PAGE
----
This fiction book is the first in the "Boarding School Mysteries” series by Kristi Holl and is published by ZonderKidz, a division of Zondervan.
Fading Tracks is written for kids ages 9 to 12. The age range reflects readability and not necessarily content appropriateness.
Twelve-year-old Jeri McKane lives far from home at Landmark boarding school. When her roommate, Rosa, and a van full of classmates vanish, the school and parents rush to solve the mystery of the girls' whereabouts. Jeri is confused by the headmaster's secretive behavior and the lies of the reporter who's called in to help crack the case. Eventually, Jeri feels God leading her to investigate a nearby abandoned house in the woods. There, she finds the girls and their missing teacher and uncovers the truth about their disappearance.
Jeri prays often for God's help and guidance. She often recalls verses from the Bible when she needs wisdom. The story of Gideon serves as an inspiration to Jeri while planning an escape for her kidnapped friends. She decides to search the woods for her classmates because she believes she senses God telling her to look there — although she does question whether she's being guided by God or is just "doing something stupid.”
Jeri's mother lives far from her daughter; she is sometimes hard to reach because of her busy work schedule. She demonstrates deep concern for her daughter when Rosa goes missing, and Jeri's mother encourages Jeri with Scripture and prayer. The headmaster appears stern and secretive, even to the extent that Jeri suspects foul play. Another teacher reveals to Jeri that the headmaster has had a tragic past and deeply loves her students. Mr. Langley, a wealthy parent who provides several scholarships including Jeri's, throws his financial weight around and is rude and critical in the midst of the investigation. He does indicate his gratitude to Jeri at the end, but he appears to do it more for a photo opportunity than out of sincerity.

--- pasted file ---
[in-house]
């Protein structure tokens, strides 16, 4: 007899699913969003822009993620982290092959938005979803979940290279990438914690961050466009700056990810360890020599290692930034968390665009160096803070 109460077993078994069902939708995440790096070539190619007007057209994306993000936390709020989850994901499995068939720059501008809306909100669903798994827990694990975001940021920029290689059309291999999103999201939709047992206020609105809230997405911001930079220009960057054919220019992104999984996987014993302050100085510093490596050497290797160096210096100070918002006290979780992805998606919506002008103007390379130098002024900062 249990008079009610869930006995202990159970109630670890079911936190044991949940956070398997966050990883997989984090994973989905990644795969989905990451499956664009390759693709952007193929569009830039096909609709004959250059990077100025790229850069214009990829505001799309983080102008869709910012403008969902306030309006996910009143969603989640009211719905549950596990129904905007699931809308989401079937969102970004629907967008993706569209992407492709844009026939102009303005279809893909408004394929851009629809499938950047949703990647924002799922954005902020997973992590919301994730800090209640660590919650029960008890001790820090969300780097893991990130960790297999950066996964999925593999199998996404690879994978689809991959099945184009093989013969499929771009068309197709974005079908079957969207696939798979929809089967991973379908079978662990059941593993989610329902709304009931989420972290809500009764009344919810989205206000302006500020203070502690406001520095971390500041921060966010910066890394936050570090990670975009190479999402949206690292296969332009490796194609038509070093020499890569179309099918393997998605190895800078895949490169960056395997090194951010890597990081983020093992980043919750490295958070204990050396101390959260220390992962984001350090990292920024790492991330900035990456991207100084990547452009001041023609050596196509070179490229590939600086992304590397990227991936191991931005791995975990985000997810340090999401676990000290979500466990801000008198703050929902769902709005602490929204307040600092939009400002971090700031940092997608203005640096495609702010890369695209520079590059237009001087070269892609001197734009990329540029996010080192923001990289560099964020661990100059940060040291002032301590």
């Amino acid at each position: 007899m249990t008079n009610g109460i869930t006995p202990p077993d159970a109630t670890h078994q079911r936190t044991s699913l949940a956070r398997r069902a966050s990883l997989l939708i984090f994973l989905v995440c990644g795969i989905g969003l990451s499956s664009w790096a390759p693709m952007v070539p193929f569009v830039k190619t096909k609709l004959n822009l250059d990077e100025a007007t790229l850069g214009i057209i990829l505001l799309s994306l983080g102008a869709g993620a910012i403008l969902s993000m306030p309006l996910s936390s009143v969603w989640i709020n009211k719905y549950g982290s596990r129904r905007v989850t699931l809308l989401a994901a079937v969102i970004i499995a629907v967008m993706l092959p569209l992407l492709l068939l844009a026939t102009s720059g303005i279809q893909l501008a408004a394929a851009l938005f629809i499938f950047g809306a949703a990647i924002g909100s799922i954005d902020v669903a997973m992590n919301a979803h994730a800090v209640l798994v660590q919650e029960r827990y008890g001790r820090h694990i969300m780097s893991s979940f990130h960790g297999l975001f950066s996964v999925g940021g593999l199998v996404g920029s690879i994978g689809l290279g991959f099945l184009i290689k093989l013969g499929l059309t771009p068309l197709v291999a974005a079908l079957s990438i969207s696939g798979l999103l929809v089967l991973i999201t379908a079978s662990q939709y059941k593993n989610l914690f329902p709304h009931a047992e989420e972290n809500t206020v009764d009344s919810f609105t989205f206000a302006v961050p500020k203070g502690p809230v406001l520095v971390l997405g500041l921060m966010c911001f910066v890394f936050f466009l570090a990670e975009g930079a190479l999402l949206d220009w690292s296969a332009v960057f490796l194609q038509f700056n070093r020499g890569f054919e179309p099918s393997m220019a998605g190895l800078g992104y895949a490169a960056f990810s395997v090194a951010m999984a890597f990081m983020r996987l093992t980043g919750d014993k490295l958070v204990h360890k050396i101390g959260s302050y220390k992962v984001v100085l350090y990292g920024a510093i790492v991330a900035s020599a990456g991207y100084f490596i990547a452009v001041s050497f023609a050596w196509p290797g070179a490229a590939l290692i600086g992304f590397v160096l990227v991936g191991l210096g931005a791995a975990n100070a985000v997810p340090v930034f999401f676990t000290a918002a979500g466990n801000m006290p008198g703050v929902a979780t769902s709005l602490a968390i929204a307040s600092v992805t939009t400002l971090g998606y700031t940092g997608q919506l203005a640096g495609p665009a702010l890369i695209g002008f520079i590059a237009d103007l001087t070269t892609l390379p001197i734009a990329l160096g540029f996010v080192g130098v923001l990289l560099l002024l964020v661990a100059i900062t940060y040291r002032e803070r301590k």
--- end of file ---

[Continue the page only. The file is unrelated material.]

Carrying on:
If your children have read this book or someone has read it to them, consider these discussion topics:
Book reviews cover the content, themes and worldviews of fiction books, not their literary merit, and equip parents to decide whether a book is appropriate for their children. A book's inclusion does not constitute an endorsement by Focus on the Family.